Information and communications technology (ICT) has changed the landscape of the world. No area of life and living has escaped its tentacles. Education certainly has. Like any other field, education has had to adjust and metamorphose in accordance with how people live.
For example, while traditional paper books are not going extinct any time soon, there is no arguing the fact that a significant portion of people on the planet are changing their reading habits. With more and more people switching to consuming information on electronic devices, education simply must adjust. Be it desktops, laptops, tablets or smartphones, more people are consuming their content digitally. Even more important, they are spending their time on digital media.
As such, we must adapt to the changing landscape of how humans live. We must explore the worlds of e-books, audio books and visual aids in teaching our children. And as teachers and parents, we certainly must adapt to these if we must learn and keep up with the times ourselves.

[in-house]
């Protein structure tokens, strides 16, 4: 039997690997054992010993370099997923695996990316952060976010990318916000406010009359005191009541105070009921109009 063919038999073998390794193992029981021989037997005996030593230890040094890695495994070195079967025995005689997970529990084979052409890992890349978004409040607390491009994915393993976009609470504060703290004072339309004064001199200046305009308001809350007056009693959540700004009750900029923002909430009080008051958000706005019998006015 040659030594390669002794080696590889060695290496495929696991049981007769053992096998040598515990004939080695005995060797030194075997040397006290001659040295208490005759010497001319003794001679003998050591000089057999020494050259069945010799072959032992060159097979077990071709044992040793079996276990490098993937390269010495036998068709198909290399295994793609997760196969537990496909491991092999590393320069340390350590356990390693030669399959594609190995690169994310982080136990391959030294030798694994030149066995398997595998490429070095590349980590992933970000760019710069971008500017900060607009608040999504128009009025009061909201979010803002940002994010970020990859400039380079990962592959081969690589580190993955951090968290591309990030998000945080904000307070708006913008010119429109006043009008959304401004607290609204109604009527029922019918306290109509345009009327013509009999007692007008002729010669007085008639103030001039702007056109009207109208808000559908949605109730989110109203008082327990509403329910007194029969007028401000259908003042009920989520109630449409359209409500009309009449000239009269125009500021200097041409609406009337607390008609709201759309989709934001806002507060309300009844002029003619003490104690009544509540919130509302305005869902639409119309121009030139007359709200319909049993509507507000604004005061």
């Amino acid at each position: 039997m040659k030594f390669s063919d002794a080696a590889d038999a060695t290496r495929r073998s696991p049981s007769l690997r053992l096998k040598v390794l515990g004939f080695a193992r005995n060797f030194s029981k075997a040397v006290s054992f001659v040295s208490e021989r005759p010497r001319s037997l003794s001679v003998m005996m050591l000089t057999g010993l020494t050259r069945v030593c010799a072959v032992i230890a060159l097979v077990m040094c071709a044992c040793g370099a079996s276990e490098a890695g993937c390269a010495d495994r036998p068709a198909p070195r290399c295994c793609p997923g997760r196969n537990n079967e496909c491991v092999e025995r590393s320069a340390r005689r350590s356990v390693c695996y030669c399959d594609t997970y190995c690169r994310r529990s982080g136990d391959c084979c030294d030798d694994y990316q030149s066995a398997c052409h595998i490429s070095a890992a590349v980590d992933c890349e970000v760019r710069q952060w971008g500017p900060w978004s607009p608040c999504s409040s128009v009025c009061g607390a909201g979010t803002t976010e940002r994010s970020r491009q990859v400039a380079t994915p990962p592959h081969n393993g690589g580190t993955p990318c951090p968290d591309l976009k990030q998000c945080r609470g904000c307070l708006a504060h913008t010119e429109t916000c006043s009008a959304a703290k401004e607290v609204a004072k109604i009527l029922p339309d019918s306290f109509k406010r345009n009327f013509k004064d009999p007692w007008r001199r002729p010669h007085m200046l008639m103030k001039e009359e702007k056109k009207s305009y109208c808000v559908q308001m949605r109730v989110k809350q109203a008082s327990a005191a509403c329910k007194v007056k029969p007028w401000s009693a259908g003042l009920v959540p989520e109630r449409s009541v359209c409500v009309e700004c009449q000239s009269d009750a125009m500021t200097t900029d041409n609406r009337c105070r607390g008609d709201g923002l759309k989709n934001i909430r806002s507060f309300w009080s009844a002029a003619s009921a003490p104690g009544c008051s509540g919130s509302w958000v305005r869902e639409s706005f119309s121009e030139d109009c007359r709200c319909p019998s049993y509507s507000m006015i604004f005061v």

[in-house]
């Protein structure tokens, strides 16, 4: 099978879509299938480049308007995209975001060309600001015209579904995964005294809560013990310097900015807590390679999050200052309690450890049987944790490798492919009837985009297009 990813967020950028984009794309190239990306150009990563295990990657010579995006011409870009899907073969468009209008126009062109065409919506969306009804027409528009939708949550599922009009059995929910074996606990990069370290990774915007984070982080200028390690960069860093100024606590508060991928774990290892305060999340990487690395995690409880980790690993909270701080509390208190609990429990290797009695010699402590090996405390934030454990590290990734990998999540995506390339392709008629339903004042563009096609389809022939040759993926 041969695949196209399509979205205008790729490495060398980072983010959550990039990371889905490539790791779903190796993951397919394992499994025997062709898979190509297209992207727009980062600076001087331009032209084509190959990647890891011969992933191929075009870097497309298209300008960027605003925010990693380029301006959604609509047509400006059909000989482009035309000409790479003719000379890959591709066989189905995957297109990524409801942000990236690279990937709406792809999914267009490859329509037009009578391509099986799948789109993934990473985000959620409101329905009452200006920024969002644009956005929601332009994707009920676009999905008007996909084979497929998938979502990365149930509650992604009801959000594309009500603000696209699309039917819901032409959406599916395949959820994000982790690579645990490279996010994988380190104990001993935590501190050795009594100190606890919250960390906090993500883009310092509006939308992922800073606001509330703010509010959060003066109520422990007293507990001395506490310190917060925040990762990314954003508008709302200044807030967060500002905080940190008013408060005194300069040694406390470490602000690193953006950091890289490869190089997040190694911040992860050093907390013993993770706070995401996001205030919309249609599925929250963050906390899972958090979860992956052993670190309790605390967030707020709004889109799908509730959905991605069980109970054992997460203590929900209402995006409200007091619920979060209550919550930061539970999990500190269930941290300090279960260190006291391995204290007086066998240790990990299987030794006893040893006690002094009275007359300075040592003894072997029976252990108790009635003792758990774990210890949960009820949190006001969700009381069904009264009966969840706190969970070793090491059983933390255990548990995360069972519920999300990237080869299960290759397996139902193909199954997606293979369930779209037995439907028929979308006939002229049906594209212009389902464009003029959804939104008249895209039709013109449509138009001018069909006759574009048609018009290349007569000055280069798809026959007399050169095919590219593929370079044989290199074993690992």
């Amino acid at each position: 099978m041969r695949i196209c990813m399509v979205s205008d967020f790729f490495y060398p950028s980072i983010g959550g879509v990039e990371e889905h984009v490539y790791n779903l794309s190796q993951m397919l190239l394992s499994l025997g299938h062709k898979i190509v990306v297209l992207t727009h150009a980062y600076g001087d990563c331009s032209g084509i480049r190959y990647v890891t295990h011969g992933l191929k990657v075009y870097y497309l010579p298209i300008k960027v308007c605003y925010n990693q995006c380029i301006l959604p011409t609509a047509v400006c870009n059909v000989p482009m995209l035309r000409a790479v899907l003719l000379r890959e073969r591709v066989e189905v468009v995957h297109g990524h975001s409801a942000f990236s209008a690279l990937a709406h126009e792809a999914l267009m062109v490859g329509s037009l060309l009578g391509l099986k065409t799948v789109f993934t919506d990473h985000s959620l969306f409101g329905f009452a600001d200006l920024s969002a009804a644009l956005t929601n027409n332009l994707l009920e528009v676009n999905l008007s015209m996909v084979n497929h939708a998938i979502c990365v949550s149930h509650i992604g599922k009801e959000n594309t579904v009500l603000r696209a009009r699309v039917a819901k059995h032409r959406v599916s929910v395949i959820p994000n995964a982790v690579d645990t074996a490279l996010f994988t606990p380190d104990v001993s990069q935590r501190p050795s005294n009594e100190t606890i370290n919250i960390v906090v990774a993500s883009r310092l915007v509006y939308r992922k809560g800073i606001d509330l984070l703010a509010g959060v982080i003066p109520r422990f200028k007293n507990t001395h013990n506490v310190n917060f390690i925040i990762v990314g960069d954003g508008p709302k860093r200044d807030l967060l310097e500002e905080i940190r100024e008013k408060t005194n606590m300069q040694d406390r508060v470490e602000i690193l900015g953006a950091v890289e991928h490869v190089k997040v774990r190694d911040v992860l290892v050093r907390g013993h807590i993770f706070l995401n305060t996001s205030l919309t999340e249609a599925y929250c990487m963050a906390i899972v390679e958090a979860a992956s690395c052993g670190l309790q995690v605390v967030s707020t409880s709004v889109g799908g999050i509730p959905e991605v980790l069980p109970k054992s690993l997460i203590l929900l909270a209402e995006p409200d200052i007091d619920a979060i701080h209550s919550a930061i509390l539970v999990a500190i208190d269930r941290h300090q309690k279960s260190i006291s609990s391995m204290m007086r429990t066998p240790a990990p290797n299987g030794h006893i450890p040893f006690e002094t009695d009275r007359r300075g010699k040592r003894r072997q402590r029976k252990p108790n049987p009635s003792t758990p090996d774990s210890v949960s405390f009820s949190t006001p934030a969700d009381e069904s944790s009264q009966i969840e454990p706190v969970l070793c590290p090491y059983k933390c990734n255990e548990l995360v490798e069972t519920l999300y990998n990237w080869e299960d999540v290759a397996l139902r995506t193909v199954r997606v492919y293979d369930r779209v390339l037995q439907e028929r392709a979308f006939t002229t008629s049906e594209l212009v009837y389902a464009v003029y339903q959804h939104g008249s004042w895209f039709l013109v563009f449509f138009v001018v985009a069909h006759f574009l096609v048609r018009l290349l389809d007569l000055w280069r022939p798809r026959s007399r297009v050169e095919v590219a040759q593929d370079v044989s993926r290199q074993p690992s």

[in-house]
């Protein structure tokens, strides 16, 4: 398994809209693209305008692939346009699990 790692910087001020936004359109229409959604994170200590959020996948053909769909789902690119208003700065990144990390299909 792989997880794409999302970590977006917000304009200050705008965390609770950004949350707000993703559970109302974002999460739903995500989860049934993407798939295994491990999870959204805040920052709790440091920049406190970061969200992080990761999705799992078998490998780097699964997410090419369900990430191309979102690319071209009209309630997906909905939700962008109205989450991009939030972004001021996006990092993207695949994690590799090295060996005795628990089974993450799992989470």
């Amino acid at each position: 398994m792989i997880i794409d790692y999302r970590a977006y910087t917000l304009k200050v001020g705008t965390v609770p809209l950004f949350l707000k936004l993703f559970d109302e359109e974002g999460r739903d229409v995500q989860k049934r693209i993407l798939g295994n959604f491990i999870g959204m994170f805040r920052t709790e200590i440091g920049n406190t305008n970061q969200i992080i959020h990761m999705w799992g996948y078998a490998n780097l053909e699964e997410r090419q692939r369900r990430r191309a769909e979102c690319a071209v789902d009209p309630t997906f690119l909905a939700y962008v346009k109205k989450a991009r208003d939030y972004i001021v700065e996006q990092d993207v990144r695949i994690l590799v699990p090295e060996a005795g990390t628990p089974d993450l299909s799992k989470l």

The transition to digital learning is real and sweeping. What can we do to adapt and adjust?
- It is a good idea to expose our children to digital media as early as possible
- have a laptop (even if only a cheap, lower-end model) at home for the children to use
- if possible, have at least one tablet available for them to use as well.
Why are these recommended? Isn’t this sort of exposure dangerous for children? The exposure in itself does not have to be dangerous for the children, especially in our internet-connected age. Parents can monitor the use of these devices in order to restrict exposure to the dangerous part of the web.
But it is essential that children learn the skills that enable them to search out information by themselves. We used to have physical libraries filled with books. While they still exist in some areas, today’s library is digital. It is also global and almost limitless. Educating children without exposing them to this new reality early is the equivalent of educating children 30 years ago without exposing them to books.